Coal is arguably less space efficient to transport than liquid oil and natural gas, which can be transported more easily by pipeline, tank railcar, or tanker than a solid can be transported. But coal is vastly abundant—the U.S. contains roughly one-fourth of the world’s coal supply, enough to last for at least the next 250 years according to the Energy Information Agency (EIA). It’s cheaper than natural gas, which has fluctuated wildly in price over the last 40 years.

Unsurprisingly, coal is America’s most-used energy resource, mined in 25 states. Wyoming, West Virginia, Pennsylvania, and Illinois are the nation’s top producers, but coal was the most commonly used form of energy in 18 states in 2017.

But that figure is shrinking year after year as many states—particularly in the South and along the East Coast—shift from coal to natural gas and nuclear energy. Between 2011 and 2020, over 100 gigawatts of coal capacity either retired or announced plans to close. In that period 103 coal-fired power plants were overhauled into gas-burning plants. Although President Donald Trump was friendly to the coal industry, its sharp decline continued during his administration. Over the past decade some 50 coal companies have shuttered, including Murray Energy, a major mining firm that declared Chapter 11 bankruptcy in late 2019. (It’s since reformed as American Consolidated Natural Resources.) The EIA attributes this phenomenon to competition with cheap natural gas brought on by the fracking revolution, highly efficient gas-burning technologies, and strict emissions standards created under the Obama administration.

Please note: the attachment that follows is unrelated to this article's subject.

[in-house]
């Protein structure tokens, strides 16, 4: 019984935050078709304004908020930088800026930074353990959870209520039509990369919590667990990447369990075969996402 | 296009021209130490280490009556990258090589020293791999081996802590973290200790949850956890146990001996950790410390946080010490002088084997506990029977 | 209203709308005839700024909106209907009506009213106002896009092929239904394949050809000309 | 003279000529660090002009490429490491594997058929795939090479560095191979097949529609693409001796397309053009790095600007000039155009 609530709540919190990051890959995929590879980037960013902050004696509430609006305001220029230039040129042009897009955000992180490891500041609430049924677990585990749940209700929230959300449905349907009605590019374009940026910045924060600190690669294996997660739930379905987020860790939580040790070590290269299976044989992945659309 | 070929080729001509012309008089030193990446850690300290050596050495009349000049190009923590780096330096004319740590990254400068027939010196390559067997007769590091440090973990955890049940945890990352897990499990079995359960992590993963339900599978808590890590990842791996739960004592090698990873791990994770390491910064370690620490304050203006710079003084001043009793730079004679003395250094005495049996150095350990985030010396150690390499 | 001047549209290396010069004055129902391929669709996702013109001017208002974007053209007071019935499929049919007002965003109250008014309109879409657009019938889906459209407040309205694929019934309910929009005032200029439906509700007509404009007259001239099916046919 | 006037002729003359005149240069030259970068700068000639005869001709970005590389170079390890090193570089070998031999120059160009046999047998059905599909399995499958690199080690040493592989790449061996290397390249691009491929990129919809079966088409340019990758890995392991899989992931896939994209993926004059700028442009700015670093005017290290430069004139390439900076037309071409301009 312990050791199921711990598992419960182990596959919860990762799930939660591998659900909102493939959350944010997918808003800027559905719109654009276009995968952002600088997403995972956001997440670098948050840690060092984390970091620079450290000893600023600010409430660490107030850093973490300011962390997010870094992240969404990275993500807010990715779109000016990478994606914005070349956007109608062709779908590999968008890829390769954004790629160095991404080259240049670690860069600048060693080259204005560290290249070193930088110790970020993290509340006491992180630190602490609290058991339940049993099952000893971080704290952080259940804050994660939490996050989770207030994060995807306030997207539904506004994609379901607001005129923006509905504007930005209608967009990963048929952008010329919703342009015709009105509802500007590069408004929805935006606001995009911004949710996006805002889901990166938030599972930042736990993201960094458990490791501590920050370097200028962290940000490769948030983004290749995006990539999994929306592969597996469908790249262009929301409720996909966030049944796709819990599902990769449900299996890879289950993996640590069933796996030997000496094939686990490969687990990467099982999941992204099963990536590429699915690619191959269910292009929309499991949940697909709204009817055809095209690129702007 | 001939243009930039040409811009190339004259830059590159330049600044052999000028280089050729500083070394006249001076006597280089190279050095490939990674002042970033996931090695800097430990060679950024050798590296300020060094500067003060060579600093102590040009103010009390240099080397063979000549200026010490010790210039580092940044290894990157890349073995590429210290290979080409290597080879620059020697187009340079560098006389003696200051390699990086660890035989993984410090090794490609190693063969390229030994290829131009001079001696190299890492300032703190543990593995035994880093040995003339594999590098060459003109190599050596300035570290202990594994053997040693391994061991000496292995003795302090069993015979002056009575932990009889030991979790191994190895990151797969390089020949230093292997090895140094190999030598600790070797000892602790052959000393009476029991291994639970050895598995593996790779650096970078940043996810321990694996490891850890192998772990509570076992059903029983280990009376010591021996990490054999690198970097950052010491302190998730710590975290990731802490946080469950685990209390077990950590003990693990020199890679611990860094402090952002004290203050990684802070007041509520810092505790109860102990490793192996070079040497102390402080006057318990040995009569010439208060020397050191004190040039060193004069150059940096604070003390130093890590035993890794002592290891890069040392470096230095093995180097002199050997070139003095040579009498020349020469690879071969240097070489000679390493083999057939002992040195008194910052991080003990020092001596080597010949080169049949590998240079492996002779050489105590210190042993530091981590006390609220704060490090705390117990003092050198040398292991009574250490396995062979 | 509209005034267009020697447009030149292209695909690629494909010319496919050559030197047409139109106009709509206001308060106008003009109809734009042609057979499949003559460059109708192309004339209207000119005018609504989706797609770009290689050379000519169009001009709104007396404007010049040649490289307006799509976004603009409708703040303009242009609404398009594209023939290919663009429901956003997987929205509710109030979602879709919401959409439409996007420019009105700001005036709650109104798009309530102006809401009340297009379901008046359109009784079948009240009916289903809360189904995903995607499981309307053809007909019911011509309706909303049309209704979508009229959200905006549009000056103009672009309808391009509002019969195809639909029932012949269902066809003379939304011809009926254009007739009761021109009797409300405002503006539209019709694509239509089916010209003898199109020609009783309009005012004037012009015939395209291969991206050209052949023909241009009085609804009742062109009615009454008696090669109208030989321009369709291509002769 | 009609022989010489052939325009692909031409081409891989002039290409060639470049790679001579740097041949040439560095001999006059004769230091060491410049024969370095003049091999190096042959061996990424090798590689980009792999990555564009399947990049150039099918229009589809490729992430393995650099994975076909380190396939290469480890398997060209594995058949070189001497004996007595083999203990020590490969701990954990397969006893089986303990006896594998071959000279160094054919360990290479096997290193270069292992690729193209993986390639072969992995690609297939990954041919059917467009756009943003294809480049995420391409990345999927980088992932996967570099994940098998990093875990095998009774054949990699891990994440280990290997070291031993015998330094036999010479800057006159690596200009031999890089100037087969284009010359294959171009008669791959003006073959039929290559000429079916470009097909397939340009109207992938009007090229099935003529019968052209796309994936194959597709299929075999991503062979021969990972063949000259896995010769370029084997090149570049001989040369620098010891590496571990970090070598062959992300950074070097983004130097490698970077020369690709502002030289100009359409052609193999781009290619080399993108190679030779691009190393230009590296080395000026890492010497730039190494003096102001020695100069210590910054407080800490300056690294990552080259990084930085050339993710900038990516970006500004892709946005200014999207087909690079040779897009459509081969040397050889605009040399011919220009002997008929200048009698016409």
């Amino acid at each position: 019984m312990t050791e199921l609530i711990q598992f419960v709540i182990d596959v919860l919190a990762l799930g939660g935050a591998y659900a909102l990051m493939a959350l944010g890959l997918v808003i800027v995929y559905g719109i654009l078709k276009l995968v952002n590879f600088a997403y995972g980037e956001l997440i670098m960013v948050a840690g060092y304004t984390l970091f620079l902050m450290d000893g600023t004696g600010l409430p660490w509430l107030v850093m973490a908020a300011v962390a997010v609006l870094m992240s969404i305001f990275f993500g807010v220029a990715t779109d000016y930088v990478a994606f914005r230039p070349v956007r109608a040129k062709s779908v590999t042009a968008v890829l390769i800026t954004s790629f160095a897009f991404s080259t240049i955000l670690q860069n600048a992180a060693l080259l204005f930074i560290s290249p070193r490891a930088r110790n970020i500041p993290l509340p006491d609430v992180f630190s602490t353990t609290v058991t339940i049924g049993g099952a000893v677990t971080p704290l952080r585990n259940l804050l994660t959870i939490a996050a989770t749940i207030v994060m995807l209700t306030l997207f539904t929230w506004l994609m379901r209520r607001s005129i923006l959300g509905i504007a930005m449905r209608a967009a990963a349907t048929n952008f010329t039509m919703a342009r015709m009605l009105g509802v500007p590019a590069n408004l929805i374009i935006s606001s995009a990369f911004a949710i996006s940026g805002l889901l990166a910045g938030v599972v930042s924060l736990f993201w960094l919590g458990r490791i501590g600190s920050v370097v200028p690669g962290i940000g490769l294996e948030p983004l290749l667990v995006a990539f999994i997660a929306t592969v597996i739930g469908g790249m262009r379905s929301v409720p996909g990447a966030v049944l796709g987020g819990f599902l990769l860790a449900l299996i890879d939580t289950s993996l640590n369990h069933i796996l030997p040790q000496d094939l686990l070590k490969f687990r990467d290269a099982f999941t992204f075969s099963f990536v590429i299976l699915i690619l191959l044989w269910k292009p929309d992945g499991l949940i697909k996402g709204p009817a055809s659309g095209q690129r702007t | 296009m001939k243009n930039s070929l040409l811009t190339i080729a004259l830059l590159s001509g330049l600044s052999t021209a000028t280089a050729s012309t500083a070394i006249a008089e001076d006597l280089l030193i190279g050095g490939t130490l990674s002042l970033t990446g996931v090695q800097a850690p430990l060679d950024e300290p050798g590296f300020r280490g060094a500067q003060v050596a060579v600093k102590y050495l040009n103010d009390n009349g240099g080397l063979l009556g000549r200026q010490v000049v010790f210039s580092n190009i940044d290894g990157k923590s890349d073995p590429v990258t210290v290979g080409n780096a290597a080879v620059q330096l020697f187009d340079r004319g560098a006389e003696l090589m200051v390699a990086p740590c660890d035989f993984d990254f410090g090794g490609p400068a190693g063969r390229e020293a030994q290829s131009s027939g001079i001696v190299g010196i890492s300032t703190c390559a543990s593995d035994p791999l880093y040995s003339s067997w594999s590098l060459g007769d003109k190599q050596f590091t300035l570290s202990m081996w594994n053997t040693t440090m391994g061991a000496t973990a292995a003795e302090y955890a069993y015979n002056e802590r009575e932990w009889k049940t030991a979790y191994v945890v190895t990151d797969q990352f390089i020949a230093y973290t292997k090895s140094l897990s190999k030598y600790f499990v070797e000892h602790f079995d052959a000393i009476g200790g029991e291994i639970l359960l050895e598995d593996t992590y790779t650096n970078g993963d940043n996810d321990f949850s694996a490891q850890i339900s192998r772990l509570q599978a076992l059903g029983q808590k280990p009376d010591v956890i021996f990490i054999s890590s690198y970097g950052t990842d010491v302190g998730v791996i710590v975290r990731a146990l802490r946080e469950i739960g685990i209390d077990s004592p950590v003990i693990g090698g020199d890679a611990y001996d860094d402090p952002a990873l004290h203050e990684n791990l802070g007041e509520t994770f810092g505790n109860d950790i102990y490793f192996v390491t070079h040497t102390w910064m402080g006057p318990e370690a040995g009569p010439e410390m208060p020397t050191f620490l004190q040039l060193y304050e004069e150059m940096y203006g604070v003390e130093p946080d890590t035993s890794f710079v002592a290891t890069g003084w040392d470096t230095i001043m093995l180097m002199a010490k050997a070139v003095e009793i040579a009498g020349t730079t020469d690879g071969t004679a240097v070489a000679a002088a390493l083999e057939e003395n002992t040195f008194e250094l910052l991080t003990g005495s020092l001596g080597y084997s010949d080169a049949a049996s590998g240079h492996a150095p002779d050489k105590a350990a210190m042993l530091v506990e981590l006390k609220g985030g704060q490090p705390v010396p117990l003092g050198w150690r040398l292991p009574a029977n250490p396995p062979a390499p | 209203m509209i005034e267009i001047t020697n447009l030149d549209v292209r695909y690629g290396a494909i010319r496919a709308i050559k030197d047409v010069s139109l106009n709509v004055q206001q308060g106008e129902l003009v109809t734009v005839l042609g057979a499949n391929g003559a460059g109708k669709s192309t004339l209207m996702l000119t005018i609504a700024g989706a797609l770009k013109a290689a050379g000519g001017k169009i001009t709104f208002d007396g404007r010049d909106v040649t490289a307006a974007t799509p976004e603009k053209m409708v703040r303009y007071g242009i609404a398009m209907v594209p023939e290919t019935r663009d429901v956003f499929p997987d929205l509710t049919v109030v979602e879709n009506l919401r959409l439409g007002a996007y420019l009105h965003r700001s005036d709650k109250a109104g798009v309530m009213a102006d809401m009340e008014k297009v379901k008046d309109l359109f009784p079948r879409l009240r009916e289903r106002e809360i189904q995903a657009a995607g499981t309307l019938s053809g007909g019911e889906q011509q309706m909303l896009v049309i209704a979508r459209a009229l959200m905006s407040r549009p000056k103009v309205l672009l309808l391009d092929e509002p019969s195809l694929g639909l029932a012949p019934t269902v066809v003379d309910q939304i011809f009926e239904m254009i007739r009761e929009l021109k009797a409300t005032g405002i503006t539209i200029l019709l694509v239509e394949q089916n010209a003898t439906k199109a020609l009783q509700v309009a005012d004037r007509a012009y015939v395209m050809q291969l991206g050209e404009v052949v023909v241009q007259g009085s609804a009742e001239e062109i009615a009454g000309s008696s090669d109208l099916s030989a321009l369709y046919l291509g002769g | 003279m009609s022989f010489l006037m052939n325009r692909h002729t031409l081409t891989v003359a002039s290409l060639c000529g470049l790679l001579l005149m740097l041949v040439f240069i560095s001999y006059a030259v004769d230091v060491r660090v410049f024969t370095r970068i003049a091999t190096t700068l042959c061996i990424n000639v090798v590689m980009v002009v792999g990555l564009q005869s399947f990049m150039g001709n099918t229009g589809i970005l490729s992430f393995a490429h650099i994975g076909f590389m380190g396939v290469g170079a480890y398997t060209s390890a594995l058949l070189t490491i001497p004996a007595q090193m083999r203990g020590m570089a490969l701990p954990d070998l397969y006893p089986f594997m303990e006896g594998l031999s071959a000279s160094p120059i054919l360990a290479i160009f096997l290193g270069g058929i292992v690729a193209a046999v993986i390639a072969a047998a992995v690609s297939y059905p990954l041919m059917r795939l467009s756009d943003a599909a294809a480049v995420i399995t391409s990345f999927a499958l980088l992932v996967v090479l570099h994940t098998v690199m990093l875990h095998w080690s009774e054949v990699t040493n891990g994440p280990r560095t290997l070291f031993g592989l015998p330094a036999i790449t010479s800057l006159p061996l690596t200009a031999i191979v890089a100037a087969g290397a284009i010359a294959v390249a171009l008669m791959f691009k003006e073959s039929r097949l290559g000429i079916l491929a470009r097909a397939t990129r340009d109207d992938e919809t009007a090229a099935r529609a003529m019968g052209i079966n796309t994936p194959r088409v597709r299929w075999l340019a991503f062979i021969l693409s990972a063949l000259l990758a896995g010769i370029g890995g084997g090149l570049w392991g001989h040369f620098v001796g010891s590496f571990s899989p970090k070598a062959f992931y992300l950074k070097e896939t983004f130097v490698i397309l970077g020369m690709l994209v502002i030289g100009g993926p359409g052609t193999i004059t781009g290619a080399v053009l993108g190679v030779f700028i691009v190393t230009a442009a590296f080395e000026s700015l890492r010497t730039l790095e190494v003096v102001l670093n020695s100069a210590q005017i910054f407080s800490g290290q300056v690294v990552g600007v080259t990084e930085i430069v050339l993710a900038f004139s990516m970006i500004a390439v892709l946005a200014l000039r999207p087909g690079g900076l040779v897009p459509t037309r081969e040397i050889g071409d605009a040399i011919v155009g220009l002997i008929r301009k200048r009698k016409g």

Dick Storm, a registered professional engineer who worked for 50 years in the energy industry, adds the weight of public opinion to the equation. If the left-leaning media can paint carbon dioxide as a “pollutant,” he told CRC, then companies have a strong incentive to dump coal in favor of less CO2-intensive gas and renewables like wind and solar, simply to avoid being labeled “polluters.” Major utility companies can switch to more expensive sources and pass along the costs to consumers—which, in fact, many states are forcing them to do through renewables mandates passed by Democratic-controlled legislatures.

Market forces and outside coercion are both playing a role in shifting America’s consumption away from coal, but this revolution will have far-reaching consequences beyond merely replacing one form of energy with another. Numerous plastics, dyes, solvents, soap, and even aspirin products use coal byproducts. Coal combustion products are critical to the production of cement, aluminum, hydrogen, silicones, carbon fiber, agricultural fertilizers, and even activated carbon used in air and water purification.

Then there’s the manufacturing of steel, the bedrock of modern civilization, which wouldn’t be possible without processing coking coal. It’s estimated that the world consumes 1 billion tons of coking coal each year to produce to 1.7 billion tons of crude steel. Replacing coking coal with a “green” alternative is a fantasy, and no method yet tried is remotely viable on a commercial scale. Ironically, the leading “green” method involves using “bio-carbon”—wood—which would result in a global deforestation, particularly in China, the world’s top steel producer.

However Americans heat their homes in coming decades, affordable and abundant coal will remain essential to every modern economy for the foreseeable future. But there’s a bigger reason why a wholesale switch to renewables isn’t feasible.

 

In the next installment of “The Left’s War on Coal,” observe the flaws in the Hawaiian model of relying on renewables and the skyrocketing energy costs.

Hayden Ludwig

Hayden Ludwig is a Senior Investigative Researcher at Capital Research Center. He is also a columnist at the Washington Free Beacon. Ludwig is a native of Orange County, California, and…